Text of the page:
Addressing financial crimes

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The Supreme Court issued an important verdict last week in the fight against corruption. The severely-weakened Judiciary, in a rare ruling against the wishes of the Executive, dismissed an appeal by former Ambassador Jaliya Wickramasuriya to restore his diplomatic immunity. 

Wickramasuriya, Sri Lanka’s Ambassador to the United States from 2008 to 2014, is accused of embezzling $ 332,000 in a single transaction concerning the purchase of a property for the Sri Lanka Embassy in Washington DC. The US Government is investigating the former Ambassador in several financial crimes concerning this transaction. Even though Wickramasuriya is an American citizen, since these alleged financial frauds occurred while he was a diplomat, in 2017 the US Government had requested Sri Lanka to waive his diplomatic immunity. At that time Sri Lankan authorities were also investigating Wickramasuriya into these crimes and the Foreign Ministry had waived his immunity, allowing for the US investigations to proceed.

However, after the election of President Gotabaya Rajapaksa, a close relative of Wickramasuriya, in November 2019, all proceedings against Wickramasuriya in Sri Lanka were dropped. In fact a Presidential Commission of Inquiry on political victimisation appointed by President Rajapaksa not only recommended that Wickramasuriya be exonerated, but recommended that those who were involved in investigating and prosecuting him to be themselves be prosecuted. This included the Secretary to the Foreign Ministry, diplomats serving in the Sri Lanka Embassy in the US who alerted the authorities of the alleged fraud, the officers of the Financial Crimes Investigations Division (FCID) of the Police and prosecutors of the Attorney General’s Department who led the judicial proceedings against the accused.

Having escaped justice in Sri Lanka, Wickramasuriya appealed to the courts to regain his diplomatic immunity restored in the US. In what can only be termed a shameful episode, in 2020 the Foreign Ministry had written to the US Government requesting the restoration of diplomatic immunity for this alleged fraudster, a request that had been rejected by the US Government. However Wickramasuriya’s legal challenge for the initial waiver in 2017 proceeded through the Appeals Court to the Supreme Court. The Supreme Court through its judgement last week held that due process had been followed in the first instance when the Foreign Ministry informed the US Government of the diplomatic waiver. Now there is no legal impediment for the United States to proceed with its own investigations and legal processes against Wickramasuriya.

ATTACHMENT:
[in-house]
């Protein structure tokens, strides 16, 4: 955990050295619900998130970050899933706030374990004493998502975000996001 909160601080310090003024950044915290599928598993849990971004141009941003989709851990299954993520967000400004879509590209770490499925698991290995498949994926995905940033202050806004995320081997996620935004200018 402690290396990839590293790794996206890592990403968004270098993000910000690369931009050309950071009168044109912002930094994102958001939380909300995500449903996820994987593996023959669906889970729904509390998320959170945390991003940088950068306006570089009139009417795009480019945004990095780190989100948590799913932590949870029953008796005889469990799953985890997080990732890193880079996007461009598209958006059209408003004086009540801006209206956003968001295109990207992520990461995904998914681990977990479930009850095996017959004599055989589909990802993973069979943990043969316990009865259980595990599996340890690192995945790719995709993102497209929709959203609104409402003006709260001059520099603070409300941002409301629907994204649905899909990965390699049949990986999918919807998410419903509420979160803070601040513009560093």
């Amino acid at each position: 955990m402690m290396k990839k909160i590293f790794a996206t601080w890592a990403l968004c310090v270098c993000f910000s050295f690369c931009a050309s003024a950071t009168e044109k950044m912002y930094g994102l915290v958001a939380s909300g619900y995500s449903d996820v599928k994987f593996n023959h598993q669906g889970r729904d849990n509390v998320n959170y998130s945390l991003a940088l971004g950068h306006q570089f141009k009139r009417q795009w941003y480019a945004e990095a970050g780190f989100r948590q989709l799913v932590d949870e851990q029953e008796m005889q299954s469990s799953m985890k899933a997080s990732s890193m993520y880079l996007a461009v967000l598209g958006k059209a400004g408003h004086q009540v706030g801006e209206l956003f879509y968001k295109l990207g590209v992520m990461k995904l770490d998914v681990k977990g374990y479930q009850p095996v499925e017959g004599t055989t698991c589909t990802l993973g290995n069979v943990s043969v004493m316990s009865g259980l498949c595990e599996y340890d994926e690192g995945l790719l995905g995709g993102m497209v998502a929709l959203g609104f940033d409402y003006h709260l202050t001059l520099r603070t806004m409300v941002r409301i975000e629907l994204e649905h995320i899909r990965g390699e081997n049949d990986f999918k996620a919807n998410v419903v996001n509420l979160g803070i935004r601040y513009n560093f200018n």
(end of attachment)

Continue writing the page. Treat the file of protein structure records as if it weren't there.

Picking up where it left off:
It has been increasingly evident that only the international processes offer any form of justice for the massive frauds that have happened and continue to happen in Sri Lanka. Another such example is the Airbus corruption scandal. In 2020 Britain’s Serious Fraud Office (SFO) said Airbus had hired the wife of SriLankan Airlines’ Chief Executive as its intermediary and paid her $ 2 million to secure an aircraft purchasing deal. Though this deal was signed it was later cancelled with the Sri Lankan Government incurring a further loss of nearly $ 100 million. Though the courts initiated a case against the former CEO of SriLankan Airlines Kapila Chandrasena and his wife, the case has not proceeded for nearly two years and the individuals are out on bail. The money trail of this transaction leads to some leading members of the current Government through the accounts of a stock market manipulator with a dubious financial record. Both the Airbus deal and the Jaliya Wickramasuriya case were under investigation by the FCID at the time of its closure by the current Government. What the international revelations have proven is that the FCID has done a significant amount of work to identify some of the worst perpetrators of financial crimes in Sri Lanka. Despite the FCID not being able to finish its task and bring these culprits to justice, its existence and work are exonerated through these international revelations. It is therefore no wonder that the current ruling regime when in opposition vilified the FCID as a partisan witch-hunt out to get the leaders of the opposition. Those leaders and their able officials are now back in power and their names often pop up in all sorts of corruption allegations from importing substandard fertiliser to secret deals in the energy sector.

Yet there is little chance of any of these individuals facing any legal consequences for their blatant corruption in Sri Lanka. The irony and tragedy should not be lost that the best hope for justice for crimes committed with Sri Lankan public money now lies in foreign courts. 

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